John Dexter
John Dexter

A&R Lab – A Conversation with John Dexter

When the opportunity came to interview John Dexter, someone associated with one of the most impactful hits of the past few years, I couldn’t help but reflect back on the time I walked into the Brill Building and met with Paul Leka ("Na Na Hey Hey Kiss Him Goodbye").

Paul was looking for a band to cover a song he’d written and had already recorded a bed track for "Green Tambourine" with New York session band, the Tradewinds.

We walked away with an acetate of the song but roadwork took us far away for nearly a month. During that time Leka found his band in Cincinnatti, the Lemon Pipers, and the rest is near-miss history.

Leka was a songwriter/producer in a building deep in songwriting teams. The same thing happened when I dropped in on A&M Records in Hollywood and met the writing team of Boyce & Hart. This to me was what A&R was about. It all starts with a great song then moves up the pipe.

Dexter co-managed Carly Rae Jepsen during the massively successful, “Call Me Maybe” single. Most hit songs wear quickly but Jepsen scored with a song that had much more depth than most quantized tracks – it had a great arrangement that supported the hook – one you never tired of hearing.

Dexter has bundled all of his experiences and successes and poured them into A&R Lab – “a collaborative environment where hit songs are being written and placed with major artists.” Here’s that conversation.

How did the idea for A&R Lab come about?

It is all about collaboration. A&R Lab is a music production company that works with labels, management companies and artists to write, produce and A&R hit singles. A&R Lab came about because our writer/producer collaborators just do not have enough time to make “rare” hit singles in the studio and do business development, placing those records with the right artists internationally. We also noticed that our writer/producer clients all want positive feedback about song structure, melodies, lyrics, arrangement, and production to take a song to the next level and make it a potential hit. Experienced A&R, which is lacking at the labels these days. So, we help A&R our writer’s singles, as well as develop their business by connecting them with clients worldwide.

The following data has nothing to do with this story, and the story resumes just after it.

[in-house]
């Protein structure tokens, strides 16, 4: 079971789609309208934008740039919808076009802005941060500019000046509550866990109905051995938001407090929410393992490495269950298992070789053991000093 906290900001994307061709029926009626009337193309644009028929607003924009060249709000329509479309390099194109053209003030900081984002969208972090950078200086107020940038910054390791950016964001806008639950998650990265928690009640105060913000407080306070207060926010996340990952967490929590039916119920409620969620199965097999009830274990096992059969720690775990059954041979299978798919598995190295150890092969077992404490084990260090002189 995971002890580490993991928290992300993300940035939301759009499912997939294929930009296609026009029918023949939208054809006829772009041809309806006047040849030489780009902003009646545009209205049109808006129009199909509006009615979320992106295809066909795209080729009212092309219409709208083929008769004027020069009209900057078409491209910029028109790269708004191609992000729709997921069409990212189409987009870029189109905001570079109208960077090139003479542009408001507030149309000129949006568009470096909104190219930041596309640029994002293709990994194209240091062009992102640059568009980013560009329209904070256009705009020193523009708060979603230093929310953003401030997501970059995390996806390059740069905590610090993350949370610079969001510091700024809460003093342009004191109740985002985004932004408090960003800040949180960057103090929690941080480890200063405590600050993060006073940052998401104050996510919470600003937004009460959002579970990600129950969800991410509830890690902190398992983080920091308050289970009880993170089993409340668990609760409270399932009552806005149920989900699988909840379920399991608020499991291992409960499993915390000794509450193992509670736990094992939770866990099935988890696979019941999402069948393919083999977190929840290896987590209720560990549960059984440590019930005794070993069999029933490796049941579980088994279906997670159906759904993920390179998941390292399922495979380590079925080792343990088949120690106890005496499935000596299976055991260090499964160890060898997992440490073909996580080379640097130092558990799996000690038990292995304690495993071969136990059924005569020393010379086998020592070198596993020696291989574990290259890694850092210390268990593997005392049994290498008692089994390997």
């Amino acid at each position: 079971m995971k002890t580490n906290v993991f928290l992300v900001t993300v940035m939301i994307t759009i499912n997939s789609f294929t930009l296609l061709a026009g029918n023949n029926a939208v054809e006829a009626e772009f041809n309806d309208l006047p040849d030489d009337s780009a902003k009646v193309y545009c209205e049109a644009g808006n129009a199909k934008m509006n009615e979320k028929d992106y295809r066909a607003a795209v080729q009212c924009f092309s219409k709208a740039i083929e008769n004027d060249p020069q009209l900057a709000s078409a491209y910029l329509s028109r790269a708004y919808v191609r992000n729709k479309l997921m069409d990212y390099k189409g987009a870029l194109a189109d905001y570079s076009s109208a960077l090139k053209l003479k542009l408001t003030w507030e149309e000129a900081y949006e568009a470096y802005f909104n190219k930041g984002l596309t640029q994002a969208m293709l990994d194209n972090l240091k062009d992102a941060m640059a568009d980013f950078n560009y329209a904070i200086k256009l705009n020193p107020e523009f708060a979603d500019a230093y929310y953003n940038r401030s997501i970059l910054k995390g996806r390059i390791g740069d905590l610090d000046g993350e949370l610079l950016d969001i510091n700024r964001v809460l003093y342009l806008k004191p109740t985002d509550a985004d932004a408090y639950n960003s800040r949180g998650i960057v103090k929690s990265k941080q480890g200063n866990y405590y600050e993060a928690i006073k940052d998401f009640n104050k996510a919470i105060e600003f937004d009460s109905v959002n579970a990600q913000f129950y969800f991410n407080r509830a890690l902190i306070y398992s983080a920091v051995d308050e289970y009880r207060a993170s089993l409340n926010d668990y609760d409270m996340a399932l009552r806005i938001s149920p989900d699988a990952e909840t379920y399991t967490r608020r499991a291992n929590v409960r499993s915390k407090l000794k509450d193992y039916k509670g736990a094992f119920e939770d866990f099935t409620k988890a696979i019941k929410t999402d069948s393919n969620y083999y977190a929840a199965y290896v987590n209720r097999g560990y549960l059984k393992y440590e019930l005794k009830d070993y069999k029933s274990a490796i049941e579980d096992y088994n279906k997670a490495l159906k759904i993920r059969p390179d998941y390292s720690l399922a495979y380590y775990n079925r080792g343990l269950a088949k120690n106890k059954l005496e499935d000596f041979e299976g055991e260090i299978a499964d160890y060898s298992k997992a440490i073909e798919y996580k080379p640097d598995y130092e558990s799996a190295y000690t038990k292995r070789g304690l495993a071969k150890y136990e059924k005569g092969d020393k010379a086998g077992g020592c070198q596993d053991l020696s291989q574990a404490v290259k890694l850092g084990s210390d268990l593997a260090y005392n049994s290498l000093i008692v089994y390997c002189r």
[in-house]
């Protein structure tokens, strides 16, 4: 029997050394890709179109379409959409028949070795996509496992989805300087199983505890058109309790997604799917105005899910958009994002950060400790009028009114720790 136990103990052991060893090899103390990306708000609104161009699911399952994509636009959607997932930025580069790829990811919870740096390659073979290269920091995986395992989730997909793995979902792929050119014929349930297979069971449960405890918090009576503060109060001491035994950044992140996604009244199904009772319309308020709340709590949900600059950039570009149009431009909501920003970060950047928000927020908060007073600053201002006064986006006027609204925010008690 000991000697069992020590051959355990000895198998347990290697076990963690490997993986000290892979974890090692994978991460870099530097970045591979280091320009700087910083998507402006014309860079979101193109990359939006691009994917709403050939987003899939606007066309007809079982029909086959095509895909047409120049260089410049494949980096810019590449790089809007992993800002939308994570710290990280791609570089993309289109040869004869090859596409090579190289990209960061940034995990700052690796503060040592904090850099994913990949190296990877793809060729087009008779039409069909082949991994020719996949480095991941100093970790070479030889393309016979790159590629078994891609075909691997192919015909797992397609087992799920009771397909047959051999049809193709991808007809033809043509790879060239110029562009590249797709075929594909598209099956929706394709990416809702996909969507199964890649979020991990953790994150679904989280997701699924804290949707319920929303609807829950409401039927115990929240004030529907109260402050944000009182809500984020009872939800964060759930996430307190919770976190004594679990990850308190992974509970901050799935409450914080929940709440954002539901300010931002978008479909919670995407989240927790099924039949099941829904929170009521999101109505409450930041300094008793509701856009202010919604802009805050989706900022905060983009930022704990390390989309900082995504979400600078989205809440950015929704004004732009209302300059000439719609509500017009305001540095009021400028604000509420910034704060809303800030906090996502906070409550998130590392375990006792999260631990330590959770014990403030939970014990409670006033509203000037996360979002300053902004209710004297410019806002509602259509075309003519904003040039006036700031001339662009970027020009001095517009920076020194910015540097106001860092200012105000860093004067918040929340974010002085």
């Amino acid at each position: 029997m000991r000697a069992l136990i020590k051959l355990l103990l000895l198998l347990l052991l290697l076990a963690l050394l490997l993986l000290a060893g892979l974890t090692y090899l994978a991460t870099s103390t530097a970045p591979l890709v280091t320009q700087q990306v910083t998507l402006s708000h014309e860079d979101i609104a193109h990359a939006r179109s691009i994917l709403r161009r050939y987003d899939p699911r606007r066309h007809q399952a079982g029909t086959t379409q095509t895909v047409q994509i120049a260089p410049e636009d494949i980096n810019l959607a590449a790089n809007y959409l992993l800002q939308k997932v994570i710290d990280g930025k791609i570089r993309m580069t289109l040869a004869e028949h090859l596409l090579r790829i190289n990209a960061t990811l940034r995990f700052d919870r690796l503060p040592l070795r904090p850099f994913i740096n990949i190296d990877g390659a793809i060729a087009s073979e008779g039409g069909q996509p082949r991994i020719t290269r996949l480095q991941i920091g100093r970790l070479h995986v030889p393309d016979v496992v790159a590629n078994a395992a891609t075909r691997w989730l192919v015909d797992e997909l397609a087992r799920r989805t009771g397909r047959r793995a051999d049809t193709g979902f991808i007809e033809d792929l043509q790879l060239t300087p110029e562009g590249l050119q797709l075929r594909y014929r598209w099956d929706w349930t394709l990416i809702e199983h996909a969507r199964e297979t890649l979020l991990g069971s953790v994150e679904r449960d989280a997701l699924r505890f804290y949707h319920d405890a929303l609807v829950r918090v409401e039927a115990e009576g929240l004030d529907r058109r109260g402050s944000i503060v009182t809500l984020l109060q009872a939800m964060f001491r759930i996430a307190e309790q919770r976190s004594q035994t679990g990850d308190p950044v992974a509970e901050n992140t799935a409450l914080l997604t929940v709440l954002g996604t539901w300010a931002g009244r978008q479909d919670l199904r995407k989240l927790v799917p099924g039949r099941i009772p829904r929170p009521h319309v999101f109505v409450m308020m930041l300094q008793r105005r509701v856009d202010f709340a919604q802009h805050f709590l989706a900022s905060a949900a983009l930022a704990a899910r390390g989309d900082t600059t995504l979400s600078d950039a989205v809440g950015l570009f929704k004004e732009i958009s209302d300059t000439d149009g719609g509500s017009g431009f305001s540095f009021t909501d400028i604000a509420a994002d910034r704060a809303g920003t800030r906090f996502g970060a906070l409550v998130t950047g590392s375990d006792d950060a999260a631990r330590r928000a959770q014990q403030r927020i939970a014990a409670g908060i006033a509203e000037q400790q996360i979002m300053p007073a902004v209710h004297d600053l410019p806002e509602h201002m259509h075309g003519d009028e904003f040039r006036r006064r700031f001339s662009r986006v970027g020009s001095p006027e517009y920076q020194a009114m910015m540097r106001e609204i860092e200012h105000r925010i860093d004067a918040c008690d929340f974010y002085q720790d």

What is the biggest hurdle for songwriters to cross?   

Confidence. Making hits is all about confidence. Is this idea exceptional?  If not, throw it out and move on. Great is the enemy of rare, and you need rare to move the needle.

Examining hits by artists like Bruno Mars you see a number of co-writing names attached. What’s the benefit in community engagement?

There’s so much pressure on an artist to deliver a song that connects. Having multiple ears on a single gives your perspective. Even though they can become “Franken-songs” with so many writers.

Have we left the singer/songwriter era?

This week’s Spotify Global Top 50 has Ed Sheeran, Charlie Puth and Shawn Mendes all in the top 10. The singer/songwriter era just looks different than before.

Production plays a key role in bringing life to a writer’s statement. What kind of guidance do would-be producers find at A&R Lab in getting the most from an artist and song?

The #1 priority is The Song, The Song, The Song. We are always pushing, “Can we make this better?”. The production is there to support a great vocal. If you marry the two correctly, you have something special.

Is the focus mainly on scripting hits?

Our mission at A&R Lab is provide the most creative, nurturing environment for the next generation of songwriters, producers, and A&R executives. From that hit songs can emerge.

What tools are in place at A&R Lab?

Experienced A&R from a talented and proven team, and international music marketing for our writer/producers.

How many on staff?

Five A&R, music marketing and admin staff, plus our songwriter/producer partners.

How long does a mentoring session run? Weeks – months?